October and the Spookies!
October is chock full of opportunities for some fall and mildly spooky fun. We've enjoyed reading stories, exploring unpitched percussion instruments, and even having our first performance of the year!
Kindergarten is working on instrument technique using a variety of unpitched percussion instruments. We read the story "Pete the Cat: 5 Little Pumpkins" so we could add woodblocks, tambourines, maracas, triangles, drums, and more. We are beginning to read rhythmic patterns of sound/no sound and perform these rhythms on instruments. Students are continuing to work on steady beat and developing a strong singing voice through vocal explorations. To help reinforce phonics, we include an animal song as part of our welcome routine and they've had a blast meeting Dancing Doggie, Ellie Elephant, Fin the Fish, and Grumpy Gorilla.
First grade students learned a folk dance from Russia called "Sasha" and got to practice with several partners as it is a mixer dance. We focused on some singing games "Cut the Cake", "Lucy Locket", and "Nemo's Game" to practice our singing voice and reinforce classroom expectations. They read "The Little Old Lady Who Wasn't Afraid of Anything" and added sound effects for the shoes, shirt, pants, etc. with our woodblocks, drums, castanets, and more. We got to explore some more unusual instruments like vibraslap and bell tree for our spooky song "Old Mother Witch". Combining simple choreography with lyrics makes for an easy transition to instruments! Can't forget a seasonal twist on a beloved favorite "There Was an Old Lady Who Swallowed a Bat!" and it was lovely having the students sing along while I handled the book.
Second grade students are working on rhythmic compositions for ta (quarter note), ti-ti (beamed eighths) and introducing quarter rest. They had a blast using Halloween shaped erasers to connect syllables to rhythms. A classic spooky song is "Skin and Bones" and it tells the tale of an old lady who lives down by a graveyard. There is a repeating descending melodic pattern at the end of each verse that was perfect to add Boomwhackers to. Since one of our expectations is to "be responsible with materials", we enlisted the help of Wendall the Narwhal to show us what rest position vs playing position looks like. They're his favorite instrument because in rest position we all look like narwhals! Then we brainstormed some new rhyming verses for our song "There's a Spider on the Floor" and acted it out with our plastic spiders. Did know you there's a spider on my arm and he's eating Lucky Charms? HA!
Third grade learned what a round is and practiced it with the folk song "Ghost of John". Folk songs have to be regional, learned by oral tradition, and have different versions. What better way to demonstrate how oral tradition can change a song than to play Telephone! The original sentence of "Purple Unicorns are eating tacos" definitely got twisted around but it brought to light how music ends up with different variations. Students are practicing how to read solfege syllables on a staff, focusing on Mi-So-La patterns. They did some detective work to justify their thinking and then worked with partners to solve the candy corn mystery. We are continuing to work on rhythmic patterns of ta, ti-ti, and quarter rest and used our Jack-o-Lantern with a steady beat game and rhythmic fluency.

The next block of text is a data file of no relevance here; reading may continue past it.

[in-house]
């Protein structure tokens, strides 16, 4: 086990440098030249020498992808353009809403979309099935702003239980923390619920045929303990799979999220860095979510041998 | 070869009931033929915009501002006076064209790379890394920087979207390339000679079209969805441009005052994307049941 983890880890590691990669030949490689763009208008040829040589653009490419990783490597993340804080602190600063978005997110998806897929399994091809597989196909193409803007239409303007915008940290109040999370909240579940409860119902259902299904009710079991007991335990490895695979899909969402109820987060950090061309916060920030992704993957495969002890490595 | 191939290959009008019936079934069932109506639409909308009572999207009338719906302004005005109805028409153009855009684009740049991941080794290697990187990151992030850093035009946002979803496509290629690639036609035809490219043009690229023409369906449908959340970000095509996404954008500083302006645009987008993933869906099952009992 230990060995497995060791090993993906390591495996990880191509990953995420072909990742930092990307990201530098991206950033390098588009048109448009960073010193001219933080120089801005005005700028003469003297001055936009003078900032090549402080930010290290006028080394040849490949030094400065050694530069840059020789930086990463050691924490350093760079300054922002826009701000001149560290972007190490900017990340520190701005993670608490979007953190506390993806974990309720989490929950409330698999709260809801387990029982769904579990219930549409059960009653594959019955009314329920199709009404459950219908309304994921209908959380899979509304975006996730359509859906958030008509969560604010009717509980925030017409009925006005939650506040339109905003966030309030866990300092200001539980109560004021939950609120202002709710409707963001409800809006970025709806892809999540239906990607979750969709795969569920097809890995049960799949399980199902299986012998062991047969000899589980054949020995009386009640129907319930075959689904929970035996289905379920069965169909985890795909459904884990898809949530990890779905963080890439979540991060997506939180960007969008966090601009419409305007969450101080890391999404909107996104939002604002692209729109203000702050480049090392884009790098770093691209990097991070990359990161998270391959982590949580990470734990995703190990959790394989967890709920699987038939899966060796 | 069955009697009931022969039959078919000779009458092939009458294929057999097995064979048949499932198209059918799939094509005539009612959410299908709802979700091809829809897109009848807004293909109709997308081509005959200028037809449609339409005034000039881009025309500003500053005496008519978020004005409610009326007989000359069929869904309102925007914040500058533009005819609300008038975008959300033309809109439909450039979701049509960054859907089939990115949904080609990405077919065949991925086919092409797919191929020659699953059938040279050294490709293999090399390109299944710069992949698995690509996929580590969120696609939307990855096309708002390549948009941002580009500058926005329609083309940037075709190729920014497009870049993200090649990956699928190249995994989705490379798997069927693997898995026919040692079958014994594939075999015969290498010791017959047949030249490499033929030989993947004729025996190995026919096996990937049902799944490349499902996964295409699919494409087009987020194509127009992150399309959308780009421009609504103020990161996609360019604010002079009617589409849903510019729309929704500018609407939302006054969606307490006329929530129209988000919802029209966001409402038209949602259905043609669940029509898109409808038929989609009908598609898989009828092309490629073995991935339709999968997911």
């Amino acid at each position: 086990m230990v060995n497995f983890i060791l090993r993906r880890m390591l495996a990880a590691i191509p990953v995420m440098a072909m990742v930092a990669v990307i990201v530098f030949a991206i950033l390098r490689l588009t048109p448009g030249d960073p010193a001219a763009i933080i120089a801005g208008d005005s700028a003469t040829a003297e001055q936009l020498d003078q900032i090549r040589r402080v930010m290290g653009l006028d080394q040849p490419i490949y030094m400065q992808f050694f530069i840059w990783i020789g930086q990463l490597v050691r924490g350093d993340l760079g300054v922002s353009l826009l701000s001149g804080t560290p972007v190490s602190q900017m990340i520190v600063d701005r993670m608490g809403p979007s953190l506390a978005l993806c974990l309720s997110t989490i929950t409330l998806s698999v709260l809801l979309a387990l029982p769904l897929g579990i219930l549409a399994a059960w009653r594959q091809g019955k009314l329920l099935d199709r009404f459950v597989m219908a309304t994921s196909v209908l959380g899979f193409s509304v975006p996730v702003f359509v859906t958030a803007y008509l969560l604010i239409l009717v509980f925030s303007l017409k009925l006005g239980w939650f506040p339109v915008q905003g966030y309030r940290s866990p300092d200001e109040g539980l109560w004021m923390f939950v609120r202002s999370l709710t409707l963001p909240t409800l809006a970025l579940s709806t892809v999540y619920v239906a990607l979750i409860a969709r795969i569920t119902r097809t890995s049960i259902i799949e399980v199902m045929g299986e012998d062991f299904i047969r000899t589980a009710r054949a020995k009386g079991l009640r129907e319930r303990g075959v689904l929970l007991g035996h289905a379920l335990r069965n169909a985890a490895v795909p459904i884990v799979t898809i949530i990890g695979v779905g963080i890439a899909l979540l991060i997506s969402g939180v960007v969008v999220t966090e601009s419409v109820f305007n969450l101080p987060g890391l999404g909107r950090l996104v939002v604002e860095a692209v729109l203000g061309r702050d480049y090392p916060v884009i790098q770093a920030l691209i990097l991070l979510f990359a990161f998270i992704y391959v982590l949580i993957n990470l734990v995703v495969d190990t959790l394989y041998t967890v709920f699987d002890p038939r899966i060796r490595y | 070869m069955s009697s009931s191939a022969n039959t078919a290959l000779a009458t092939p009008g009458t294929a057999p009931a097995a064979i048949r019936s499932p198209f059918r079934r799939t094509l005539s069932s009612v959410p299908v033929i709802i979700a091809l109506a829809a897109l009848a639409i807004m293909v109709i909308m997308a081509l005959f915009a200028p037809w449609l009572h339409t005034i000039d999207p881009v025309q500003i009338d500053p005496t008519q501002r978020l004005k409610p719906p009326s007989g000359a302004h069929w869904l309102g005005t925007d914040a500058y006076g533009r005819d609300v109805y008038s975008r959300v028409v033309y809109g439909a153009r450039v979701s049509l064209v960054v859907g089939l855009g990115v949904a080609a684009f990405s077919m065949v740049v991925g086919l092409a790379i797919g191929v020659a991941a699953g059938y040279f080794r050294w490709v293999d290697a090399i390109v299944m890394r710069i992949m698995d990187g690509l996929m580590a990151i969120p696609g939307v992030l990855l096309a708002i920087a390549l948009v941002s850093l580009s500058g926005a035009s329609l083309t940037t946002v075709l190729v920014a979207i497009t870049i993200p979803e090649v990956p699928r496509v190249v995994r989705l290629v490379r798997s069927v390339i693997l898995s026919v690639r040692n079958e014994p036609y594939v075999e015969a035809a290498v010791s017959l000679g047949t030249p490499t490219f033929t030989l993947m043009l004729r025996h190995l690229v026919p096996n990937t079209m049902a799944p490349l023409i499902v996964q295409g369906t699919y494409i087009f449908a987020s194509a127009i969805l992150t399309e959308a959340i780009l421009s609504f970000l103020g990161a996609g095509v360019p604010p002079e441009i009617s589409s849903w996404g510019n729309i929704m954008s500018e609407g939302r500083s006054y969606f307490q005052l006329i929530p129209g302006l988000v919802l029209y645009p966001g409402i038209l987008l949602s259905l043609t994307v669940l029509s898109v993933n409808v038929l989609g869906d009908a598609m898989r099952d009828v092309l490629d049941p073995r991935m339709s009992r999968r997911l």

Fourth grade kicked off our performance season last week on October 25th with their show "How to Make an Apple Pie and See the World". They did a FABULOUS job! It is not an easy task to pull off a performance only 7 weeks into the school year, let alone being the first year with a new music teacher. I'm so proud of the work they put into it. The instrument crew and narrators met at 8:15 for many mornings rehearsing as a separate group and were dedicated to their task. Thank you to the teachers who brought your classes to see our dress rehearsal; I know the 4th graders enjoyed having an audience to perform for!
Fifth grade had a history lesson about French composer Camille Saint-Saens and learned this inspiration for his spooky piece "Danse Macabre". We took a virtual field trip courtesy of Google maps to check out the Paris catacombs, see a few other Paris landmarks, and reinforce some map reading skills. This story served as inspiration for Walt Disney's Skeleton Dance from his Silly Symphonies and we found parallels between the story and the animation including string section, the harp ringing as the clock tower, skeleton bones turning into xylophones, and the oboe cry of the rooster. We also learned the legend of "In the Hall of the Mountain King" by Norwegian composer Edvard Grieg. Adding a body percussion pattern challenged our bodies and brains to keep up with the accelerando. Then we extended this piece into a percussion play-along from the YouTube channel Musication.
Orchestra is making great progress on pizzacato technique and has started work on their first winter concert piece, Cactus Collision. We're digging into finger tapes and how to chance the pitch of an open string by adding our left hand. Left hand technique is tricky and it'll take time for it to feel comfortable on our hands but we're watching for tabletop knuckles and a wrist that doesn't collapse into the body of our instruments. Their first performance will be on Thursday, December 13th preceding the 2nd grade musical.